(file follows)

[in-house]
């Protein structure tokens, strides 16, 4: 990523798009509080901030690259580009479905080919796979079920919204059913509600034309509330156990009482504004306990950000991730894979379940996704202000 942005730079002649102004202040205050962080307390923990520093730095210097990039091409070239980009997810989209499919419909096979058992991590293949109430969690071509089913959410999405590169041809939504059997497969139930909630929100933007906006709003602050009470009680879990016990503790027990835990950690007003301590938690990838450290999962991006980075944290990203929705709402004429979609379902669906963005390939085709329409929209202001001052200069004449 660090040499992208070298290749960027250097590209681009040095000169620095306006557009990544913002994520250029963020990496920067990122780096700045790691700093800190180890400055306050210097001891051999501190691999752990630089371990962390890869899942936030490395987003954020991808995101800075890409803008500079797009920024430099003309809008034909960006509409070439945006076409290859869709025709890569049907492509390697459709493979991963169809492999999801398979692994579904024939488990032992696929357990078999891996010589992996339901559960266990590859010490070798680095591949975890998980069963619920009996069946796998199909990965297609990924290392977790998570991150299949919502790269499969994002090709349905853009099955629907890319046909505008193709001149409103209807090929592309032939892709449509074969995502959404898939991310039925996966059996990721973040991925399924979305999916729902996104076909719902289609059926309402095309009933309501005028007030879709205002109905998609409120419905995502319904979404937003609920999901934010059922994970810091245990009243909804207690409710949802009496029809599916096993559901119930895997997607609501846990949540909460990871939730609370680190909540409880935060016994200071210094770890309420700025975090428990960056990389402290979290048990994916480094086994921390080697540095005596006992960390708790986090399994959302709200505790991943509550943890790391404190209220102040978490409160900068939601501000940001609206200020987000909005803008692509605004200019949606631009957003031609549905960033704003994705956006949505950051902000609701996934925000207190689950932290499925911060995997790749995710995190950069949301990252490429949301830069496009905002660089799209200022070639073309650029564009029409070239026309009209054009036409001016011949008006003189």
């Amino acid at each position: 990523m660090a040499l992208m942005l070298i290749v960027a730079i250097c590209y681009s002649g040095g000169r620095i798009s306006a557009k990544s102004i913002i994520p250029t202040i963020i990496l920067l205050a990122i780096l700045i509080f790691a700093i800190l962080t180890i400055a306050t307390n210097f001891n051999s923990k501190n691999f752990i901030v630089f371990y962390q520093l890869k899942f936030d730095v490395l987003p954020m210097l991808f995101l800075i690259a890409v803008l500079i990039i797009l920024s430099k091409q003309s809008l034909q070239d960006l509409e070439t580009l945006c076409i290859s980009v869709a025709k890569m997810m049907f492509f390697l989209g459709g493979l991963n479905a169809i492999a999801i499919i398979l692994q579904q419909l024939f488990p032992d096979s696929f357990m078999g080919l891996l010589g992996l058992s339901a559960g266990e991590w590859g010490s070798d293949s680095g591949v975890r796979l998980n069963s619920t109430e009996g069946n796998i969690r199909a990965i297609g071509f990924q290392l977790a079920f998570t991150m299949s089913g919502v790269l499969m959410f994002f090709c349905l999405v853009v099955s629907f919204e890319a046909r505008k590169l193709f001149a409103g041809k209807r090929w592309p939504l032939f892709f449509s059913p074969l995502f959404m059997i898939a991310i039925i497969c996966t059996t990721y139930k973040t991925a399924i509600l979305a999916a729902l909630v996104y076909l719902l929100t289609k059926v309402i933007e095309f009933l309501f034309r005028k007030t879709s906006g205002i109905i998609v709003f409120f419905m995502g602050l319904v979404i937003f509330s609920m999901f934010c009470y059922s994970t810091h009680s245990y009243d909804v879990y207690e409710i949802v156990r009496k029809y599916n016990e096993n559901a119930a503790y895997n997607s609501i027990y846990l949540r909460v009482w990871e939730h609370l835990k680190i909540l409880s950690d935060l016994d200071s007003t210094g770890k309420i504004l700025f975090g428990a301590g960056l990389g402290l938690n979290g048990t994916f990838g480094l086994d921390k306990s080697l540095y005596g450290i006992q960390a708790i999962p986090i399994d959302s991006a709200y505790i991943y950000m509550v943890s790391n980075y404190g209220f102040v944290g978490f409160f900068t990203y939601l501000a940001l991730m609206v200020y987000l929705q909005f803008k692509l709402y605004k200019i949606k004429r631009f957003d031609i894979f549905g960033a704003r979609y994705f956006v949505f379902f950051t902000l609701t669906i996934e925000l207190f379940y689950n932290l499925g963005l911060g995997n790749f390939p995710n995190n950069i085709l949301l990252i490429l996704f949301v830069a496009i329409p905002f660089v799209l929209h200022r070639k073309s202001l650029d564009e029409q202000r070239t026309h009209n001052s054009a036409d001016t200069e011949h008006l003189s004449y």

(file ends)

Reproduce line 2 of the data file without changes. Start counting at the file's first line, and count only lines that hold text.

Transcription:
């Protein structure tokens, strides 16, 4: 990523798009509080901030690259580009479905080919796979079920919204059913509600034309509330156990009482504004306990950000991730894979379940996704202000 942005730079002649102004202040205050962080307390923990520093730095210097990039091409070239980009997810989209499919419909096979058992991590293949109430969690071509089913959410999405590169041809939504059997497969139930909630929100933007906006709003602050009470009680879990016990503790027990835990950690007003301590938690990838450290999962991006980075944290990203929705709402004429979609379902669906963005390939085709329409929209202001001052200069004449 660090040499992208070298290749960027250097590209681009040095000169620095306006557009990544913002994520250029963020990496920067990122780096700045790691700093800190180890400055306050210097001891051999501190691999752990630089371990962390890869899942936030490395987003954020991808995101800075890409803008500079797009920024430099003309809008034909960006509409070439945006076409290859869709025709890569049907492509390697459709493979991963169809492999999801398979692994579904024939488990032992696929357990078999891996010589992996339901559960266990590859010490070798680095591949975890998980069963619920009996069946796998199909990965297609990924290392977790998570991150299949919502790269499969994002090709349905853009099955629907890319046909505008193709001149409103209807090929592309032939892709449509074969995502959404898939991310039925996966059996990721973040991925399924979305999916729902996104076909719902289609059926309402095309009933309501005028007030879709205002109905998609409120419905995502319904979404937003609920999901934010059922994970810091245990009243909804207690409710949802009496029809599916096993559901119930895997997607609501846990949540909460990871939730609370680190909540409880935060016994200071210094770890309420700025975090428990960056990389402290979290048990994916480094086994921390080697540095005596006992960390708790986090399994959302709200505790991943509550943890790391404190209220102040978490409160900068939601501000940001609206200020987000909005803008692509605004200019949606631009957003031609549905960033704003994705956006949505950051902000609701996934925000207190689950932290499925911060995997790749995710995190950069949301990252490429949301830069496009905002660089799209200022070639073309650029564009029409070239026309009209054009036409001016011949008006003189």